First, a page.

1. both of these people are pro establishment and puppets of their party. I think we are in big trouble either way. Ron Paul! (politics are so draining)

  2. ~ Both pro-establishment, pro-war, pro-draft, pro-globalism, and pro-status quo. Despite all the lip service about change, they want to perpetuate the current debacle of increased national debt. Our economy and currency is backed by nothing, but that doesn't mean we can prolong the inevitable self destruction of the system forever. Our current economic system was set up to fail from the get-go, created to rob us of our capitol. There is no solution other then changing the system fundamentally, and that's a threat to everyones current lifestyle, which people are scared to death of, hence it's political suicide, and these guys are only concerned with winning and not about the well being of the public.

    ~ Politicians are really irrelevant honestly, because we live in a monetary based society there can never be ethics, or plenty, or peace, not when profits are the focus. A profit based society must have scarcity, suffering, and eminence need, supply and demand 101.

    ~ Fundamental change is needed unlike the world has never seen. In reality we could automate all jobs with current technology doing away with the need for work and for money. Sounds crazy I know, unimaginable. This would restructure things to where greed would be out of the picture, no need for wars, no need for suffering, or the endless toil of voluntary servitude. The corporations have taken over the world, everything is a priced resource, even people, in our current standing.

    ~ I think this is where the future is headed, maybe not overnight, and we'll probably face a lot of turmoil before we get there, but I see it on the horizon. There is a really fascinating documentary about all of this stuff, and I wish everyone could watch it, everyone needs to anyway. It's one of those that really put me through days of really deep thought. I seldom come across a film that effects me in such a way.

    ~ So here's the link, it's two hours, but it'll amaze, astonish, and, all in the same, make you disgusted with the way things are by showing you how it could be. Please watch it with an open mind>

    ~ The first big chunk explains thoroughly our economic system (more interesting then it sounds) and the end talks about a new resource based kind of society. (fascinating)


  3. ~ I was thinking about this and thought I should add, when you watch this film, or if you watch this film rather, don't think I agree 100% with everything it says, I'm actually very suspicious of some parts of it, maybe even the thing as a whole, but I thought it was very thought provoking at least, and, if you do have time to watch it, then I'd like to hear your thoughts. The economic part of it is right on, but the whole futuristic utopia aspect is something I'd like to hear other peoples opinions on.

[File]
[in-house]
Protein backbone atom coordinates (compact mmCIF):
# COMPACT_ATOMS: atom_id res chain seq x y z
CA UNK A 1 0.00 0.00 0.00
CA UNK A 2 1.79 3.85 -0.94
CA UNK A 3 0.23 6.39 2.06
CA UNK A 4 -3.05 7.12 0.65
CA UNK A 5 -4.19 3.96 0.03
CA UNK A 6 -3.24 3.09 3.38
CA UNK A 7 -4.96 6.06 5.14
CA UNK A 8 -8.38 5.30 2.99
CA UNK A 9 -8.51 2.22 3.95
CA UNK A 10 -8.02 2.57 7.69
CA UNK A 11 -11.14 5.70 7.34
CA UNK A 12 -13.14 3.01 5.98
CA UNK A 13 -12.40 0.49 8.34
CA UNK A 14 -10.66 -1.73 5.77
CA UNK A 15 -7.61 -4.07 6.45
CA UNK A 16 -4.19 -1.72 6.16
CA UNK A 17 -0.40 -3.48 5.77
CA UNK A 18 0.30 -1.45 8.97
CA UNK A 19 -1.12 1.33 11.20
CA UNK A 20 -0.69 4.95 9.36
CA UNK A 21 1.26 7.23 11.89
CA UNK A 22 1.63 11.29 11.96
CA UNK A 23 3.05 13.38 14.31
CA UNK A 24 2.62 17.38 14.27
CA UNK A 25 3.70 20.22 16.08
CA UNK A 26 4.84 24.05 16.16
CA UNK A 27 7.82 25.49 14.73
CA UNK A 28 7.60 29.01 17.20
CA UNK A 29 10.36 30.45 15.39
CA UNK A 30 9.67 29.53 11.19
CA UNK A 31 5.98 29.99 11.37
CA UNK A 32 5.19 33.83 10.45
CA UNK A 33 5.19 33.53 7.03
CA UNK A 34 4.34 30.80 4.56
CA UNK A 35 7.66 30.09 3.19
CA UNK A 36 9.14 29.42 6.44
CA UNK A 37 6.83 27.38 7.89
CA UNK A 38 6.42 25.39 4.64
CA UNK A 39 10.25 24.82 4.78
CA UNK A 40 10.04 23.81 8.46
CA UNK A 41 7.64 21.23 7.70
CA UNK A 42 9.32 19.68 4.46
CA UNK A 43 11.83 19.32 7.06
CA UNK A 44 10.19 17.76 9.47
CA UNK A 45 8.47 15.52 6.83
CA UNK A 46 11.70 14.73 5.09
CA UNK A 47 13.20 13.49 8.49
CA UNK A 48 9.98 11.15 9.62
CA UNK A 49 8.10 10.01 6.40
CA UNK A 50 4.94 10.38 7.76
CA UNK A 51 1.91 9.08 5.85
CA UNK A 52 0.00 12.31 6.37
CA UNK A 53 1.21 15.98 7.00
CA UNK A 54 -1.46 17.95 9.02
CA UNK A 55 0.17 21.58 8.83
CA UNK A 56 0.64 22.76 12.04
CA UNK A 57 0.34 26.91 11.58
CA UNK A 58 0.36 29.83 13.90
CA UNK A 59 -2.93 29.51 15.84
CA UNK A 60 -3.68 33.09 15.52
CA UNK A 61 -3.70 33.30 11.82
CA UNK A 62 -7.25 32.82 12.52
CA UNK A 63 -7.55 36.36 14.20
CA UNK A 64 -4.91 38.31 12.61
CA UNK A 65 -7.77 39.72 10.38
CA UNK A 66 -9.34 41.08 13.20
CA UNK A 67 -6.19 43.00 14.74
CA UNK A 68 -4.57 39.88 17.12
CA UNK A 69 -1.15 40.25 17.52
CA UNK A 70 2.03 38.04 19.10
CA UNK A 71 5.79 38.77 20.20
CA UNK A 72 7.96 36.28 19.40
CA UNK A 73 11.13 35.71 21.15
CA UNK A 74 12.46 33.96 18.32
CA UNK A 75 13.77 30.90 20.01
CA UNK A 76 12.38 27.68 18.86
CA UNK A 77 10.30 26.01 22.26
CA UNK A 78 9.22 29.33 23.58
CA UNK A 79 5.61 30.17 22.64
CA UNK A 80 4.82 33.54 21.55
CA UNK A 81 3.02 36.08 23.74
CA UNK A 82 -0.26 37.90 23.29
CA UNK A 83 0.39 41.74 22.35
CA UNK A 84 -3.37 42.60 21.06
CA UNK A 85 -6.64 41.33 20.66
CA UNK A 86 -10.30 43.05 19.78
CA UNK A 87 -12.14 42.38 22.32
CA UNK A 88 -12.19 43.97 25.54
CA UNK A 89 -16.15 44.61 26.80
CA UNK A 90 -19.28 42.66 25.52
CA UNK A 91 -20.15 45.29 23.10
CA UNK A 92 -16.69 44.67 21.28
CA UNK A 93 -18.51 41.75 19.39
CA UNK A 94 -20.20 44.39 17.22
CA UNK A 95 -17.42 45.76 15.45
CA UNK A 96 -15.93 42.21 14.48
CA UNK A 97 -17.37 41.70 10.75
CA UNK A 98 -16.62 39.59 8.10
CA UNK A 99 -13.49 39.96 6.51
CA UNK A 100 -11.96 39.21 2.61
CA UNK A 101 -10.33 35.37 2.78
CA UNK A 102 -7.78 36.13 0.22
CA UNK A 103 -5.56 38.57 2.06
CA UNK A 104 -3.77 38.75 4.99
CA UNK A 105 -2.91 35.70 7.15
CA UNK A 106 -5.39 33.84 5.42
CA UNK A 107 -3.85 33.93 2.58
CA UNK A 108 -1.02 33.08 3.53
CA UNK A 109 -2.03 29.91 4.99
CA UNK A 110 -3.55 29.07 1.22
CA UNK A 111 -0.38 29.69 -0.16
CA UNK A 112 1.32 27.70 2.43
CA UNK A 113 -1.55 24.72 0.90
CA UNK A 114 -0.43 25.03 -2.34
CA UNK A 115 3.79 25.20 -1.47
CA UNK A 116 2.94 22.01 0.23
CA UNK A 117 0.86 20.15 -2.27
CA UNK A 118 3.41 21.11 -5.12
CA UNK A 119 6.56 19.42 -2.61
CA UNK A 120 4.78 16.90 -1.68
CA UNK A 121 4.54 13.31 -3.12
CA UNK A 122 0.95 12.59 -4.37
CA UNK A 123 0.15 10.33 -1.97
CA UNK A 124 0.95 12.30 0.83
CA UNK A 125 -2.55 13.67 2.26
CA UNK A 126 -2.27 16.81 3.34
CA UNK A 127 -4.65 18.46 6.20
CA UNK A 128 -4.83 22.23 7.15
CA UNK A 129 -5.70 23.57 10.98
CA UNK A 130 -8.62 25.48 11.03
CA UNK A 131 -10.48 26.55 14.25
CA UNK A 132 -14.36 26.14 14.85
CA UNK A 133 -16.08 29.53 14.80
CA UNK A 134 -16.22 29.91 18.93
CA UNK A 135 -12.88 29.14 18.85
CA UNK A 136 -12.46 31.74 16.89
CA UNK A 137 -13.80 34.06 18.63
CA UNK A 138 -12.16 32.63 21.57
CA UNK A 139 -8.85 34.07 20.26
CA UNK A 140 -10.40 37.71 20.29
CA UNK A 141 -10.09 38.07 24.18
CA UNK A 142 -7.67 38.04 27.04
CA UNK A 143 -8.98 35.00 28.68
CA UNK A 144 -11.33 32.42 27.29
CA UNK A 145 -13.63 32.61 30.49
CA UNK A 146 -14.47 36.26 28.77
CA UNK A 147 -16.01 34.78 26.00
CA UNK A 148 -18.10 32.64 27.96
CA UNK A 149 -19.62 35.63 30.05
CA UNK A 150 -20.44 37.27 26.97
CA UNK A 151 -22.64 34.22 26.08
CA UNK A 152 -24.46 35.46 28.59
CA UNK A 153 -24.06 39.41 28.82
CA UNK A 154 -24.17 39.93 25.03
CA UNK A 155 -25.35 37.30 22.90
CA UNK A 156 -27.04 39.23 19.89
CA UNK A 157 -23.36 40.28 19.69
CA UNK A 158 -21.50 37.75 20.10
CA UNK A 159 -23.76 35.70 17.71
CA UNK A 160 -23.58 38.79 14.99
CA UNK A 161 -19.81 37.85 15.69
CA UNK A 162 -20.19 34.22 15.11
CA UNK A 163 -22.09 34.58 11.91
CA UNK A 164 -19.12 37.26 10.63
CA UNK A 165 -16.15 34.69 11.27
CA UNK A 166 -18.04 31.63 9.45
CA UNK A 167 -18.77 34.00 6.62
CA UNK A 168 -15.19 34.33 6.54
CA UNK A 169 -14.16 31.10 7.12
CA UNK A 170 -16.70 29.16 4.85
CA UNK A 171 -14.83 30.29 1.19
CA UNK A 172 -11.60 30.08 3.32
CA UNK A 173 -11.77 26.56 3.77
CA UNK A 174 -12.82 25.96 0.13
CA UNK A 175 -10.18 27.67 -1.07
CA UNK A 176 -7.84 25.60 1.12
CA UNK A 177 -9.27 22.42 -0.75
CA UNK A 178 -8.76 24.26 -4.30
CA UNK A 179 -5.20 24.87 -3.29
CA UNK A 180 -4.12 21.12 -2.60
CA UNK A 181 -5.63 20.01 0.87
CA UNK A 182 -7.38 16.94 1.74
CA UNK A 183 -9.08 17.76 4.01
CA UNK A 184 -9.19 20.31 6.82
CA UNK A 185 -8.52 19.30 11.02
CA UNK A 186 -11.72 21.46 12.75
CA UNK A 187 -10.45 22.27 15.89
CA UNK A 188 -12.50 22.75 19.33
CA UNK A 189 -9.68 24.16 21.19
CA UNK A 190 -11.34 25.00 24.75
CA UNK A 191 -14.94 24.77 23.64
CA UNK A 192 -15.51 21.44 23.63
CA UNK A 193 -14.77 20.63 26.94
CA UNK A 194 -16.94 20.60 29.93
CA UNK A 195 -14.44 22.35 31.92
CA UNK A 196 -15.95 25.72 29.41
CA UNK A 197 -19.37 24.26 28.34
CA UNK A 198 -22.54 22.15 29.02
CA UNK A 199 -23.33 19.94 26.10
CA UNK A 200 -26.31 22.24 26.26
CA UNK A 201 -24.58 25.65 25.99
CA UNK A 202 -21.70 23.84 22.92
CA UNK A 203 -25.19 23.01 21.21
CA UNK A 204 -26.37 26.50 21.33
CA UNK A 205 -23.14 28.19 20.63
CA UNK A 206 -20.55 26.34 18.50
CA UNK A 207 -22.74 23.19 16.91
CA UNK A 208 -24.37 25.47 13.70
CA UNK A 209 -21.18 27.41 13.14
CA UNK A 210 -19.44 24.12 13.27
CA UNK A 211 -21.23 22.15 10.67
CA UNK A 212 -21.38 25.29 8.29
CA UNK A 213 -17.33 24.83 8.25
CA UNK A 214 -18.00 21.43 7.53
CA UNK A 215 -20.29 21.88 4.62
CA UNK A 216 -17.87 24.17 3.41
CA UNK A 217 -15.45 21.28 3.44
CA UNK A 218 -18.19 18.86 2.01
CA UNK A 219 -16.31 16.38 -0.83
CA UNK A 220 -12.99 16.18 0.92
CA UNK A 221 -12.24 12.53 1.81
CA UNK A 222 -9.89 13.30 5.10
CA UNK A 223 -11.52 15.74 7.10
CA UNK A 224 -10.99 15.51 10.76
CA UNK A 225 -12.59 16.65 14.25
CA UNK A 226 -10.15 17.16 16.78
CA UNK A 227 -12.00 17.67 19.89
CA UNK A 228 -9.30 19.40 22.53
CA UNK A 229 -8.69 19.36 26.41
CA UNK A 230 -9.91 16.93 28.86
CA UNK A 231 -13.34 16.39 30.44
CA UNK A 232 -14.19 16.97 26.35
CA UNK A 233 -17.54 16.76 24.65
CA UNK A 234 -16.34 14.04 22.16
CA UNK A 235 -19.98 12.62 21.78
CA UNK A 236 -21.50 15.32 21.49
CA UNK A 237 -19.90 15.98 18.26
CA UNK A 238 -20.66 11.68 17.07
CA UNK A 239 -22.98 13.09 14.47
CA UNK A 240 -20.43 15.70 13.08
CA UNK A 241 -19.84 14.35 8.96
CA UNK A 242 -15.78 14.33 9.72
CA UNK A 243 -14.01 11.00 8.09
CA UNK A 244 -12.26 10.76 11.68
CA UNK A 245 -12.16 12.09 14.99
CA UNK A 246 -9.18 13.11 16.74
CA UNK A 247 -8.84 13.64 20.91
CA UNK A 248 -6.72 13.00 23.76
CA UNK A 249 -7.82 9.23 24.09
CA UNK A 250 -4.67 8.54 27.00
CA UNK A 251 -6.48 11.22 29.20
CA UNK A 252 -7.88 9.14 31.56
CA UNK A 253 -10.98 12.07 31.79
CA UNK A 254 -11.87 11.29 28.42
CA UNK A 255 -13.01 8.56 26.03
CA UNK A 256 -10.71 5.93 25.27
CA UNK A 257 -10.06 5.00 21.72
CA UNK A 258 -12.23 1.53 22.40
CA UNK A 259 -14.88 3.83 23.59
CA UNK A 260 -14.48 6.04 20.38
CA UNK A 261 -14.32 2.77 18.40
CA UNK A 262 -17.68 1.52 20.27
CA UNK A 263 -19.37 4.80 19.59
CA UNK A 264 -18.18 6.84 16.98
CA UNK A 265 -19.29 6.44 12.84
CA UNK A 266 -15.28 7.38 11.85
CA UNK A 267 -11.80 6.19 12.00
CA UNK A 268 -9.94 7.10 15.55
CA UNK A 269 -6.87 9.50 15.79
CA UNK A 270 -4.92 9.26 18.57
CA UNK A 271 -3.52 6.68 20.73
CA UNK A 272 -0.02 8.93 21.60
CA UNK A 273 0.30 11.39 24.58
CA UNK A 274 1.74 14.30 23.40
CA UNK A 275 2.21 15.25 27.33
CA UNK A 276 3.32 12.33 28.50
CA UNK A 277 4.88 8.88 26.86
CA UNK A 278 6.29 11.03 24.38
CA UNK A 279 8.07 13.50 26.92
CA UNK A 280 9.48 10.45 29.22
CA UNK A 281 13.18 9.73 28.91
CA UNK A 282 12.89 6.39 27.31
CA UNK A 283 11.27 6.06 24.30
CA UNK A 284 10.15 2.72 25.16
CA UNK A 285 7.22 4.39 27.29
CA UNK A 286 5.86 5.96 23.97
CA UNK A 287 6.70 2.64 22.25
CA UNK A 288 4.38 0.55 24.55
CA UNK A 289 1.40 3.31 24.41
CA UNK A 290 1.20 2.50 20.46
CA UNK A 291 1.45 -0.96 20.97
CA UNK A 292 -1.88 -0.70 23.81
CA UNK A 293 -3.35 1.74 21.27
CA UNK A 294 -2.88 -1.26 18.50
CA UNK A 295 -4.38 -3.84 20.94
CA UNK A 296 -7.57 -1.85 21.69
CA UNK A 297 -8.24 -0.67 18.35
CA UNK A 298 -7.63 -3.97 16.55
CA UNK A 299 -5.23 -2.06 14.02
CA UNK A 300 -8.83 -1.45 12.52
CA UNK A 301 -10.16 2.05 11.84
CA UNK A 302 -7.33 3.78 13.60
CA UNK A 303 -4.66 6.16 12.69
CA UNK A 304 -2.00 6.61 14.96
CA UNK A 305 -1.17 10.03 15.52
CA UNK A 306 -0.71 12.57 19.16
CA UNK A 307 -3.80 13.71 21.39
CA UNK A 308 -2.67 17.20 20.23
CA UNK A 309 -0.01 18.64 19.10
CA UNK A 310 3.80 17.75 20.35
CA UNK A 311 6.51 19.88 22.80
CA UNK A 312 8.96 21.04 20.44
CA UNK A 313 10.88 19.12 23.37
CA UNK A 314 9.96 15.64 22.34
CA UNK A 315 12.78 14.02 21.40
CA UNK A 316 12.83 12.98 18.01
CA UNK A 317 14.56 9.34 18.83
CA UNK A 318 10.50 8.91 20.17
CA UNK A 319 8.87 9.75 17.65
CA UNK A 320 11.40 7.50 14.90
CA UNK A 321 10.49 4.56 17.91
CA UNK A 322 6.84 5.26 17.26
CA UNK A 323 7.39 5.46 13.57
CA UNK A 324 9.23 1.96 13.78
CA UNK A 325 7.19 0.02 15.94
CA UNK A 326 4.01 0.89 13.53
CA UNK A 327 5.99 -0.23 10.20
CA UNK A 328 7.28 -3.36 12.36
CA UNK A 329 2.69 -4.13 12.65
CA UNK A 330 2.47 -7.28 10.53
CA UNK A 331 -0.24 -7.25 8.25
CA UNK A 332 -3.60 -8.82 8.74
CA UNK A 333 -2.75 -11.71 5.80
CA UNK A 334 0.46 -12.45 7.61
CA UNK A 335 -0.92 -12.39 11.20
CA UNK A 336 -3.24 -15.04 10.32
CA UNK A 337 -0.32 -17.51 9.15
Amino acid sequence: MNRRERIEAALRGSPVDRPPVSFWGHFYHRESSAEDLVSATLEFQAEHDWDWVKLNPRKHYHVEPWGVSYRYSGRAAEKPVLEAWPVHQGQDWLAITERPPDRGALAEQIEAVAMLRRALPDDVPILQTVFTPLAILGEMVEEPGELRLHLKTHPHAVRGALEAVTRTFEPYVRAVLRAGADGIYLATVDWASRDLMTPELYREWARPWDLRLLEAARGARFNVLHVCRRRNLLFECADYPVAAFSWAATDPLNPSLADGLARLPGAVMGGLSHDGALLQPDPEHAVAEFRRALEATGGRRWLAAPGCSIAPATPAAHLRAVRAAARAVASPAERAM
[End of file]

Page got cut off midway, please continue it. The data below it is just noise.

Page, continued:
.. I'm totally asking around about this to people like yourself who would probably have different takes on it then I would, as to provoke even more thought about it.

    ~ I concur with Peter above about Ron Paul by the way, but yeah, Paul kinda passed the buck to Chuck Baldwin, but I'm still debating on him, or even a little more leaning towards Ralph Nader, but still up in the air. Either or though.

  4. Can't say I agree with pretty much any of what you said, but it's still nice to see people thinking and writing about the election. It's a nice well written post.

  5. Nice post. If we can arrange it, we should have another impromptu blog meet-up before the election, with the express purpose of having a nice, cross-blogger argument about the role of government in our society. I'll play the Chomsky-loving social libertarian from the revisionist liberal media, if no one minds.

    Oh, and we picked this post for the Blog Report on SpartanburgSpark.com, by the way.

  6. Lydia, I love you, but I can't say I agree with you. I have feared asking you about your political leanings because I wasn't sure I would want to hear it. It's good to know that you "really can't stand McCain," but the fact that you'll probably vote for him anyway is a little disheartening. I still feel like Obama will be the best thing to happen to our country in years. Unfortunately, he will be inheriting a mess that is so horrible that it may be nearly impossible to clean up in 4 years or even 8. The person who inherits this mess has a lot of work cut out for him, and I have faith that Obama will handle it with more grace and peace than McCain.

    Although McCain has "stepped across party lines," he has done so to support democratic values rather than the skewed values of his own party. Obama has not needed to cross lines so much, as his values have already been where they need to be.

    You mentioned in regards to Obama's leadership and inspirational abilities, "If only he would use that power to advocate a radical rethinking of the 'American lifestyle'; sustainability on the family front, environmentally-aware consumer & transportation choices, healthy financial habits, physical wellness..." That is exactly what he has been proposing to do. He has been promoting those values since he began his campaign. I fully believe he will follow through.